US envoy plays down chance of yuan accord
Ray Cheung in Washington
High-level talks aimed at long term gains
A senior US envoy for China has lowered expectations of 'deliverables' from the upcoming economic summit between Washington and Beijing and urges critics to focus on the long-term developments rather than the short-term gains.
'It is very important to recognise that the Strategic Economic Dialogue is not a specific event but a management tool to keep our economic relationship on an even keel during times of tension,' said Alan Holmer, the US Treasury's special envoy on China.
Mr Holmer made his comments on Friday on the eve of the Strategic Economic Dialogue meetings to be held in Washington on Tuesday and Wednesday.
Vice-Premier Wu Yi will lead a high-powered team of Chinese officials representing 21 ministries to meet their American counterparts, headed by US Treasury Secretary Henry Paulson. The delegation is also expected to meet US President George W. Bush, as well as American lawmakers.
The summit, which is the follow up of a December meeting held in Beijing, comes amid growing economic tensions between China and the United States. The US government reported that its trade deficit with China reached a record high of US$232.5 billion last year. As a result, the Bush administration is facing mounting political pressure from the Democrat-controlled Congress to take action against Beijing.
On Thursday, a bipartisan group of 42 Congress members filed a petition asking the administration to bring a trade case against China on the grounds the country is unfairly keeping its currency low to gain trade advantages.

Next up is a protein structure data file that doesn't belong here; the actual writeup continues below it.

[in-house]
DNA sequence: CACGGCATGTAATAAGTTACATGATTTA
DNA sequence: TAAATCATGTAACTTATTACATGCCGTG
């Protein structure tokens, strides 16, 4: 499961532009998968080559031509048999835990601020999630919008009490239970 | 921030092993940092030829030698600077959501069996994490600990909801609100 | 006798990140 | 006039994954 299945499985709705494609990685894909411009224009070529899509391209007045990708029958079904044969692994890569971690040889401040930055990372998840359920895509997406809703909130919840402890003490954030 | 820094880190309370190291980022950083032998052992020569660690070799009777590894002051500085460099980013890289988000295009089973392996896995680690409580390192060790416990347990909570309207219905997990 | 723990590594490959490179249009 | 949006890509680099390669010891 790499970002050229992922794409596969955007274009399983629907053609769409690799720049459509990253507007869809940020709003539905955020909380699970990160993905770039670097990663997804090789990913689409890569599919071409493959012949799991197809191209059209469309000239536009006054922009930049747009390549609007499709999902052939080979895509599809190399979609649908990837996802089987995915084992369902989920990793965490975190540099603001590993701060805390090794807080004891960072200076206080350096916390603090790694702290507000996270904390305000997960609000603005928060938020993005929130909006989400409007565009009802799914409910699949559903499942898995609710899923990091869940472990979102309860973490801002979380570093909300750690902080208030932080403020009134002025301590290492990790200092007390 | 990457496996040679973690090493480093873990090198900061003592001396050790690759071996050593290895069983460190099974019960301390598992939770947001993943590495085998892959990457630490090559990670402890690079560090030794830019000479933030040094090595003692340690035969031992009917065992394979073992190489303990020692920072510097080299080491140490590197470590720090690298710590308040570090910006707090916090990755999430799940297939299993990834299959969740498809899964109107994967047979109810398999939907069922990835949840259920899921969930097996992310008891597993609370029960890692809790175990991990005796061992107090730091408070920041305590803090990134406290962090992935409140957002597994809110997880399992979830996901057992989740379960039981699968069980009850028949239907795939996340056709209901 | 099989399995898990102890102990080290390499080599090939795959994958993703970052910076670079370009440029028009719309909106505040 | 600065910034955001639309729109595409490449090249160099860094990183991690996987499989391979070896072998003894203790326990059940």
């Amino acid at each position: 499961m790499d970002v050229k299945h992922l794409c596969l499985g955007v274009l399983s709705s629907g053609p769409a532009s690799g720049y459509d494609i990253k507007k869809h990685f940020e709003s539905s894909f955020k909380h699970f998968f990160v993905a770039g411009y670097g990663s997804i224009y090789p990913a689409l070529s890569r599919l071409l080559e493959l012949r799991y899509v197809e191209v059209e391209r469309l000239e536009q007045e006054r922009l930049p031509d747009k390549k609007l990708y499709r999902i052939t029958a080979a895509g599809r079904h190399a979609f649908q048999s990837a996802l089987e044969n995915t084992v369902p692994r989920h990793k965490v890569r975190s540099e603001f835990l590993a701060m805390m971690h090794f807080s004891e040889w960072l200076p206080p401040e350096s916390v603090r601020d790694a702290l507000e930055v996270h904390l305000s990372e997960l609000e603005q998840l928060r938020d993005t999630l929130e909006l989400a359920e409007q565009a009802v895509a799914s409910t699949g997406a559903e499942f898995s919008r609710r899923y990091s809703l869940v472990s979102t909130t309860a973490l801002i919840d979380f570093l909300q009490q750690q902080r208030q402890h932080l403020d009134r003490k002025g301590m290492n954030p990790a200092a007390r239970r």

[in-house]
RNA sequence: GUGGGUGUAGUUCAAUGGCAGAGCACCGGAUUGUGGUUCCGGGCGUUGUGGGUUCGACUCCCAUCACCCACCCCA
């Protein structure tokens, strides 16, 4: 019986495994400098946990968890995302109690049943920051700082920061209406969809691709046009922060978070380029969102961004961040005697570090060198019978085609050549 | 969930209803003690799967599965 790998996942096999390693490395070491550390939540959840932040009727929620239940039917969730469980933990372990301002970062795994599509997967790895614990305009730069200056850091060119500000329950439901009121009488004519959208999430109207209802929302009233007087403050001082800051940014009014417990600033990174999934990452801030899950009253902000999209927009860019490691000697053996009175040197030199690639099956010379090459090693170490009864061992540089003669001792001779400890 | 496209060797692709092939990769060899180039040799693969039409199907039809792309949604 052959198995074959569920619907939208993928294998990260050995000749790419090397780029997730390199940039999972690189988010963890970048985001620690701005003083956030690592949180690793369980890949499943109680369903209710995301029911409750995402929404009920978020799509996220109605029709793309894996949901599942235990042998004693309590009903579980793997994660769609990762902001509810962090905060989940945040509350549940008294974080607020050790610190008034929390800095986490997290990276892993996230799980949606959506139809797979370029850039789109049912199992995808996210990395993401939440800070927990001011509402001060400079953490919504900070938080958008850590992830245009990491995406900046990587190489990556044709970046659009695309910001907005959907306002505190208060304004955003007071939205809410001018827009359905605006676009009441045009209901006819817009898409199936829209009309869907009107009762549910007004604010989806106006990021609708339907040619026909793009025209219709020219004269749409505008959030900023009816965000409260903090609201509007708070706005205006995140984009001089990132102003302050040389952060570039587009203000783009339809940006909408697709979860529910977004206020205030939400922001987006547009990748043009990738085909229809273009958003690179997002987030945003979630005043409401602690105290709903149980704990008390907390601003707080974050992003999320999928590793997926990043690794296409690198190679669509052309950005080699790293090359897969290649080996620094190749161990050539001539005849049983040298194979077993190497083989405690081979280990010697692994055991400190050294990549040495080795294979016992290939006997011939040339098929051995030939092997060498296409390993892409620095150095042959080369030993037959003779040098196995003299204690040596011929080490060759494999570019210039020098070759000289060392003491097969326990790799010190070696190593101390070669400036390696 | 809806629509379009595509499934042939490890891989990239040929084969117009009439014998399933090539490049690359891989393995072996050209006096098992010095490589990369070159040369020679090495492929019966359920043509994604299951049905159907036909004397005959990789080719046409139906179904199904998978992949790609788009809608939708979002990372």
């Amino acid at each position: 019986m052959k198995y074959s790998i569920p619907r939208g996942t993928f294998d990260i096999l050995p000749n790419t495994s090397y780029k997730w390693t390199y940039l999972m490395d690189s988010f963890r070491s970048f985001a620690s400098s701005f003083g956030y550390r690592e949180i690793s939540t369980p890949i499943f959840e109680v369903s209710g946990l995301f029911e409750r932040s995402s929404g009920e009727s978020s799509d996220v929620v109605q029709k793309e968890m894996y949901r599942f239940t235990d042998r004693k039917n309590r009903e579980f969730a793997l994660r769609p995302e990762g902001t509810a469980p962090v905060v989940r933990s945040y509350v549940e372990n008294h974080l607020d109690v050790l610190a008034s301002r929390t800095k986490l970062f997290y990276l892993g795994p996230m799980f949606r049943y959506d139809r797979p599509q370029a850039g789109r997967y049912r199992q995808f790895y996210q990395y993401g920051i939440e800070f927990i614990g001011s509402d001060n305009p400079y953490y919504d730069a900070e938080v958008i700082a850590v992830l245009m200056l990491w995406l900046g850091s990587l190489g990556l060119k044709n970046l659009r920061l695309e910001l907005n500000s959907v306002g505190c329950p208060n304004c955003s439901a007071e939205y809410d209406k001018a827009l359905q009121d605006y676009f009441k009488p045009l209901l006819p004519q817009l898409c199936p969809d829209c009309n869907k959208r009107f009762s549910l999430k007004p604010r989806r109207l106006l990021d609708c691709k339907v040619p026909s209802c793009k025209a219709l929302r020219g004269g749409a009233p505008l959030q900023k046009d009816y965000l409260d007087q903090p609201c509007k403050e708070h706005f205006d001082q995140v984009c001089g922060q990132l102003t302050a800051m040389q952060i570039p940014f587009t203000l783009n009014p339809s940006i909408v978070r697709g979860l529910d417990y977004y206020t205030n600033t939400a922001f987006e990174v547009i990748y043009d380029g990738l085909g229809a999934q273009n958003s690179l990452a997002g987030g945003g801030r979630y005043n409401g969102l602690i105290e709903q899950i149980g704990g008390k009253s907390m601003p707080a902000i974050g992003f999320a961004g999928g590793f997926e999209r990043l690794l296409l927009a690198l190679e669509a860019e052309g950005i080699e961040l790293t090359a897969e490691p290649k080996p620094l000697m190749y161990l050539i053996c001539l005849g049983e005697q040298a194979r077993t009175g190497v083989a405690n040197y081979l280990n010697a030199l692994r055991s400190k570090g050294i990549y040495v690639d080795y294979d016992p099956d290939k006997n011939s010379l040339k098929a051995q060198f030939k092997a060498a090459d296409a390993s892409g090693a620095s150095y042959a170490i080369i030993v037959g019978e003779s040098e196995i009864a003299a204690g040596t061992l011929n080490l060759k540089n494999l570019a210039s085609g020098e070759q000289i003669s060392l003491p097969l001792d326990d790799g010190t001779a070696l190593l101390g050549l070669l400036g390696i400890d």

In addition, two US senators on the Senate Banking Committee have urged the US Treasury Department to cite China for currency manipulation in its next foreign exchange report to Congress.
While saying such actions reflect the concerns of the American people, Mr Holmer said the Congress also recognised the importance of getting the long-term economic relationship right and downplayed the potential of any major agreement on the contentious currency issues coming from the Strategic Economic Dialogue.
However, he called Friday's decision by the People's Bank of China to allow the yuan to fluctuate in a daily range of 0.5 per cent above and below its central parity rate a positive step.
'The Treasury's view is that this is a useful step towards greater flexibility and an eventual float of the currency ... It's important now that Chinese authorities use the wider band and allow greater movement within each day and over time,' Mr Holmer said.
When asked what the expected tangible results from the dialogue are, Mr Holmer said that there may be some agreement on the relaxation on foreign ownership restrictions of Chinese security firms, new commercial airline flights between the two countries and American technology to promote energy efficiency and control pollution in China.
He also acknowledged how difficult the negotiations for the dialogue meeting had been.
'None of us said this was going to be easy,' he said.